When it comes to the consumer drone industry, China’s DJI came, saw, and conquered. Just ask companies like 3D Robotics, Parrot, Yuneec, and GoPro what happened to their drone programs after DJI devices like the Phantom 4 and Mavic Pro came along. Now, DJI is hoping to repeat its success with the enterprise and industrial side of the drone market.

Already, DJI had offered mobile and onboard software development tools that allowed third-party developers to build software solutions on top of DJI drones. Now, it’s adding hardware to the mix–and that is likely to substantially broaden the number of ways businesses use the company’s drones, making it ever harder for its competition to keep up.

Today, it unveiled what it calls Payload SDK, a tool that, in conjunction with DJI’s new Skyport gimbal adapter, allows third party sensors, cameras, and things like air-to-ground communication tools and devices to integrate directly with its M200 series drones. It may seem like an incremental move, but the company is hoping that PSDK will allow it to grab a stranglehold on the lucrative enterprise and industrial drone business–things like agricultural and infrastructure inspection, construction, emergency-management, and much more–by making it easy for third parties to plug their sensors, and the data they generate, directly into DJI’s already robust end-to-end system.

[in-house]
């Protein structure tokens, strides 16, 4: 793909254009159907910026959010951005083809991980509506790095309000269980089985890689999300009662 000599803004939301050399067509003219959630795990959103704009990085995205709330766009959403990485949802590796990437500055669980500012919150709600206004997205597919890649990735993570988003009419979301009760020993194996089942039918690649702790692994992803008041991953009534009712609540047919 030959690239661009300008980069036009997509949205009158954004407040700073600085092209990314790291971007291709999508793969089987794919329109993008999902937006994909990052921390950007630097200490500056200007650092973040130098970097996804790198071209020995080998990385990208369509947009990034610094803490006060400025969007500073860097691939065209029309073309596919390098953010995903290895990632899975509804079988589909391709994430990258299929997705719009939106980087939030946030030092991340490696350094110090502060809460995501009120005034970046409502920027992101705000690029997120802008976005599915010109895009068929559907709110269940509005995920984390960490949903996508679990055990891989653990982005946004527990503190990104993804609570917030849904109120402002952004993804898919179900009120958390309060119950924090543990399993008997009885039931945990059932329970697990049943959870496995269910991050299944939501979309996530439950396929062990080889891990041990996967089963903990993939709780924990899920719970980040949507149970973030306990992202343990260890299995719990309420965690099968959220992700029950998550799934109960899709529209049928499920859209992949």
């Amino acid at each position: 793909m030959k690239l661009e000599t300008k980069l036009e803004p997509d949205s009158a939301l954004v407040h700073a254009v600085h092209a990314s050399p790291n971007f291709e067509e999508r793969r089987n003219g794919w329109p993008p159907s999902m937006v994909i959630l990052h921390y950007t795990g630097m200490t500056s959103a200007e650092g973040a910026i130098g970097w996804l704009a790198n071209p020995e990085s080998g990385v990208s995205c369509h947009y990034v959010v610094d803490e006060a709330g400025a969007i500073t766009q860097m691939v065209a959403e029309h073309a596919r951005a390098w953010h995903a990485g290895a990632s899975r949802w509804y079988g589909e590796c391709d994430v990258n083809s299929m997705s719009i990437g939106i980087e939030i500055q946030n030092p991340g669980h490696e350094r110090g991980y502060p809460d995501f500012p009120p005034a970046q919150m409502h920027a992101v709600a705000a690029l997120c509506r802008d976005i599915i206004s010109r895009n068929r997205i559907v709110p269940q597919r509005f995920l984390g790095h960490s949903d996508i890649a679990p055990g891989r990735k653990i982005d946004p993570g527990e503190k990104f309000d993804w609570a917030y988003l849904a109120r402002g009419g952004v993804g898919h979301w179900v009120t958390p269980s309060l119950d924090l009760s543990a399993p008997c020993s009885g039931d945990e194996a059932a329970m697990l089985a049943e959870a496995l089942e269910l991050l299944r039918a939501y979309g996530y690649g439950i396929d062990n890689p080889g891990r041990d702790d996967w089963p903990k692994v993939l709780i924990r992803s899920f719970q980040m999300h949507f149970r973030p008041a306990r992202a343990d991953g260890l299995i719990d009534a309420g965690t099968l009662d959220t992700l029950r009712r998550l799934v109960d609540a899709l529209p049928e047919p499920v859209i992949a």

And while many enterprise users were already deploying DJI drones with third-party sensors and applications, they had to jerry-rig them, and it would be difficult to get real-time data from the systems without adding substantial weight in…